Termites of the Sea


According to Turner (1966), the shipworm is a marine bivalve highly specialized for boring into wood. The shell is greatly reduced and the long worm-like body is protected by the wood in which it is boring; the shell is modified into a rasp for grinding the wood. Teredo can only invade new wood when they are in the larval stage during the short larval period when they are free swimming. The initial entrance hole may be so tiny it can't be seen. The first hint of problems comes after the interior is nearly destroyed and the wood disintegrates.

In the era of wooden-hulled ships, the danger of your ship literally sinking under you was very real. Quite often a ship's crew had to abandon their ship because it was "rotten" from the holes bored in its bottom by shipworms.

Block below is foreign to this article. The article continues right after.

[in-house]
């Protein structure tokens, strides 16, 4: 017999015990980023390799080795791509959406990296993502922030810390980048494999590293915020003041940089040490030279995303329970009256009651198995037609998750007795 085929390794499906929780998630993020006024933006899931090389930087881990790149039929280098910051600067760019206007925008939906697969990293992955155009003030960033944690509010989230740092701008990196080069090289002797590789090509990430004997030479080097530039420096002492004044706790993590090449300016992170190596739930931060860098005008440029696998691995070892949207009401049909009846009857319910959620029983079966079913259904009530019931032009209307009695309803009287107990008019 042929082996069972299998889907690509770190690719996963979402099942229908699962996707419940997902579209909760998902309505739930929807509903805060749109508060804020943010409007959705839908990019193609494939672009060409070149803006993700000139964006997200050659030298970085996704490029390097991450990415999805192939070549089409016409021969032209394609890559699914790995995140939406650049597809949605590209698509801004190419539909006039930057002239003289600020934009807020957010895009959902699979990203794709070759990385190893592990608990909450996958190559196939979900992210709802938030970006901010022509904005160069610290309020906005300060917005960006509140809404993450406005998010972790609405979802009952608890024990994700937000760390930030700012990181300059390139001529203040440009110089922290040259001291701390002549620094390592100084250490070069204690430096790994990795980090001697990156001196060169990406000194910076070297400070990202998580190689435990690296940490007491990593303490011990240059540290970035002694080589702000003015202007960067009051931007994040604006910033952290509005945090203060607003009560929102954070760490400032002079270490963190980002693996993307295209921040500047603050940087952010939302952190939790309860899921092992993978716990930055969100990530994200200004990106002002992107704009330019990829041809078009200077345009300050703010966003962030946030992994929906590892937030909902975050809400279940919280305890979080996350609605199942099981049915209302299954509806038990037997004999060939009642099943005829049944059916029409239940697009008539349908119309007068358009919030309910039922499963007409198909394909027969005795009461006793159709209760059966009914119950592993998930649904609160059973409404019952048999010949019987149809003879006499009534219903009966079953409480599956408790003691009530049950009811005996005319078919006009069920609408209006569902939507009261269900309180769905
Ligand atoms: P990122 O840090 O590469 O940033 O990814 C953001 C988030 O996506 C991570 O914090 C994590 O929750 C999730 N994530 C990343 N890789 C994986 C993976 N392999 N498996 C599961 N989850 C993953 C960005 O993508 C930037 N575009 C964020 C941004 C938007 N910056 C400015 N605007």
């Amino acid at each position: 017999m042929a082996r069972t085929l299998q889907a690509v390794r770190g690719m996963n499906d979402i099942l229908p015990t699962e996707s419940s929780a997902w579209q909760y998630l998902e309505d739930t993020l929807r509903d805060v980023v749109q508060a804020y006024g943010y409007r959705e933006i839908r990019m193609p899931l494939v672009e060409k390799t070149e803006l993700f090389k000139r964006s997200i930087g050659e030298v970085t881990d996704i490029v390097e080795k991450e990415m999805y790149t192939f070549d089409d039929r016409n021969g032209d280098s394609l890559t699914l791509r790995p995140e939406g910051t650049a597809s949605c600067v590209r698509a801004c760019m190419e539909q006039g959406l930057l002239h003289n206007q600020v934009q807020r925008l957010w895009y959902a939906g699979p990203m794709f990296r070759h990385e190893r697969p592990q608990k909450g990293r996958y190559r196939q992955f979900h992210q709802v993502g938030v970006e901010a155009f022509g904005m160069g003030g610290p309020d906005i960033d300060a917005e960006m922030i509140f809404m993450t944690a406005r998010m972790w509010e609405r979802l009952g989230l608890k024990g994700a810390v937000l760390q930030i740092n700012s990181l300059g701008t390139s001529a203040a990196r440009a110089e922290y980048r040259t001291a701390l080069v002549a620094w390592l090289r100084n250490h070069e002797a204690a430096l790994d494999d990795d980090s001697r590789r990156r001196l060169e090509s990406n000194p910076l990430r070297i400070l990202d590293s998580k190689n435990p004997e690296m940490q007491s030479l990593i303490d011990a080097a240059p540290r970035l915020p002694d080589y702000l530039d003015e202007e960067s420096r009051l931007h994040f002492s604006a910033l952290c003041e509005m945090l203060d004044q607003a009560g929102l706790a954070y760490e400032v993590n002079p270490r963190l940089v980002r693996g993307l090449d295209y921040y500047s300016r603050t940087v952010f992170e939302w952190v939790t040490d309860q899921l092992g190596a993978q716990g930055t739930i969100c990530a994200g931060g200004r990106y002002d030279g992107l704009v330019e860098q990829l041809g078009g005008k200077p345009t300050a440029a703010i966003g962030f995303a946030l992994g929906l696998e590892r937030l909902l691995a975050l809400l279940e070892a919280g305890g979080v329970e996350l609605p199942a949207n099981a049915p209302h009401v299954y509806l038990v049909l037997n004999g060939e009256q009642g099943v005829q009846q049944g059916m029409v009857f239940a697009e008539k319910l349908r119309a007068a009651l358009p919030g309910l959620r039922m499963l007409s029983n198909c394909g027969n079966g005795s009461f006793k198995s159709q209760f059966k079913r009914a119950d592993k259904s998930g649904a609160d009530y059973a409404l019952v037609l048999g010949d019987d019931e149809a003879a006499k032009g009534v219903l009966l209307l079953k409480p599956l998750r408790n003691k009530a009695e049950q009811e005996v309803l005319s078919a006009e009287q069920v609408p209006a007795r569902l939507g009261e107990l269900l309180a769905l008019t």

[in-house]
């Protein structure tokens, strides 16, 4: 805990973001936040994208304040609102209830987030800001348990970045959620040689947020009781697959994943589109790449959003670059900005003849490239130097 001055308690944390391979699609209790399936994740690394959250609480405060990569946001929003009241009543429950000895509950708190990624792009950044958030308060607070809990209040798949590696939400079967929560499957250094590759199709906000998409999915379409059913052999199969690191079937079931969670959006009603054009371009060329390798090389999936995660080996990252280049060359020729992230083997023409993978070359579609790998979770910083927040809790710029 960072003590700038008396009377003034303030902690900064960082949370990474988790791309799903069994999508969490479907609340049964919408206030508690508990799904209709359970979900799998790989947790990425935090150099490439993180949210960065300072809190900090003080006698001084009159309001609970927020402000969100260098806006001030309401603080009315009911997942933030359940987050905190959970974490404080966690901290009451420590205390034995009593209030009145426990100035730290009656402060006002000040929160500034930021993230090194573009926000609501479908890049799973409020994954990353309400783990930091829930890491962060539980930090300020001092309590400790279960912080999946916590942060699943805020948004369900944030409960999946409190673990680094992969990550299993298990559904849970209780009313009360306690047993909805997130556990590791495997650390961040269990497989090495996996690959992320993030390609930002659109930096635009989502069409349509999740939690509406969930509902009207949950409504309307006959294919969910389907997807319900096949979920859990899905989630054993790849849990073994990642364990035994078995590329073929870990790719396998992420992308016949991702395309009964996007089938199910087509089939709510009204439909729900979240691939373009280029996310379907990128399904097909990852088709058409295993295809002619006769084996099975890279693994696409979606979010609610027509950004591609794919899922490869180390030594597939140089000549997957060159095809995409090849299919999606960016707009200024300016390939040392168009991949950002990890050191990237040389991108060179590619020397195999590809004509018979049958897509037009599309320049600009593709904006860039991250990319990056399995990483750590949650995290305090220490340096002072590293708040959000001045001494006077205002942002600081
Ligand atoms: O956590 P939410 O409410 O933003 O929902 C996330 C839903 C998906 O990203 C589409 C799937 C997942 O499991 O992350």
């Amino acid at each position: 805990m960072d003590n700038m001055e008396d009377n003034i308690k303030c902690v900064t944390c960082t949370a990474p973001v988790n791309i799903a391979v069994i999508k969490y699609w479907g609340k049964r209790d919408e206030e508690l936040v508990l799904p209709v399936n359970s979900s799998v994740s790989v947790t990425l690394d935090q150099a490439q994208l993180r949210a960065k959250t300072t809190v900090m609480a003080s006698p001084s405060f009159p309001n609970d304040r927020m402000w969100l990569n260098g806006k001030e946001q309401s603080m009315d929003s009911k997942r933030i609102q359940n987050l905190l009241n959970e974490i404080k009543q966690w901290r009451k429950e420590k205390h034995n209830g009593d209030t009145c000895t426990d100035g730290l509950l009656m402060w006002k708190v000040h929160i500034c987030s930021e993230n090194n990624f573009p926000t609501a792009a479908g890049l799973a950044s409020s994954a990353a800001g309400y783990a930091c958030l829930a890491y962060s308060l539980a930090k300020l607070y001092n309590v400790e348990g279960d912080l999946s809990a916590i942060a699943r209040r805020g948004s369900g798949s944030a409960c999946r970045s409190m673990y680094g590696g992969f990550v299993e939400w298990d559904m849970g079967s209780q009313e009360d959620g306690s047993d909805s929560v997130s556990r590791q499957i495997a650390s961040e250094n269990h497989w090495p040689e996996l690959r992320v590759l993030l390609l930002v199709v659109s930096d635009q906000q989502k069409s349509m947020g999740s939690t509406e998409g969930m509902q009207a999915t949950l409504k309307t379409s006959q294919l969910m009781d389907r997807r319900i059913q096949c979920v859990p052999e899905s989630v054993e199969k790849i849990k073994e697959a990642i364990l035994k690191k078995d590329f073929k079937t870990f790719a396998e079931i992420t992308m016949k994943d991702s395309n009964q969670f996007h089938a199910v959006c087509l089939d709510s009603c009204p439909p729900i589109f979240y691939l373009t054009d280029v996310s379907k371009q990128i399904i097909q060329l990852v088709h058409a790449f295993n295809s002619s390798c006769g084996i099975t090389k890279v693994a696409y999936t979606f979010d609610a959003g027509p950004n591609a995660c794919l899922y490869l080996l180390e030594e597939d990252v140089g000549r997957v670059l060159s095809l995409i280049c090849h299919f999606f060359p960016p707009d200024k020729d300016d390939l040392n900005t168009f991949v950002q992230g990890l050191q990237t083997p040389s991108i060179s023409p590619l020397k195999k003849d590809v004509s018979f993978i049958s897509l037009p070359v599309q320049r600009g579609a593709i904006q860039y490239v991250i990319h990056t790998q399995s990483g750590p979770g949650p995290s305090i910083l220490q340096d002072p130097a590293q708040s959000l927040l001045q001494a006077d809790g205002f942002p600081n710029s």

There are many references to the results of shipworms in the historical literature. Here are a couple of examples.

In 1502, during his 4th voyage to the Caribbean Sea, Columbus' ships survived a water spout, a hurricane, high seas, lightning and rocky reefs. Luck ran out when two of his four ships had to be abandoned because of shipworm rot.

In 1519 Fernando Cortes decided to burn his ships in order to prevent his men turning back from their march into the heart of Mexico to conquer the Aztec kindgom. What reason did he give for burning the ships? The ships were so worm-eaten they were no longer seaworthy! Cortes knew that even though this statement was not true, it would be accepted as truth because shipworm rot was so prevalent.

General Reference:

Turner, Ruth D. 1966. A Survey and Illustrated Catalogue of

the Teredinidae (Mollusca:Bivalvia). The Museum of
Comparative Zoology, Harvard University, Cambridge, MA.

For inquiries contact LIbby Klekowski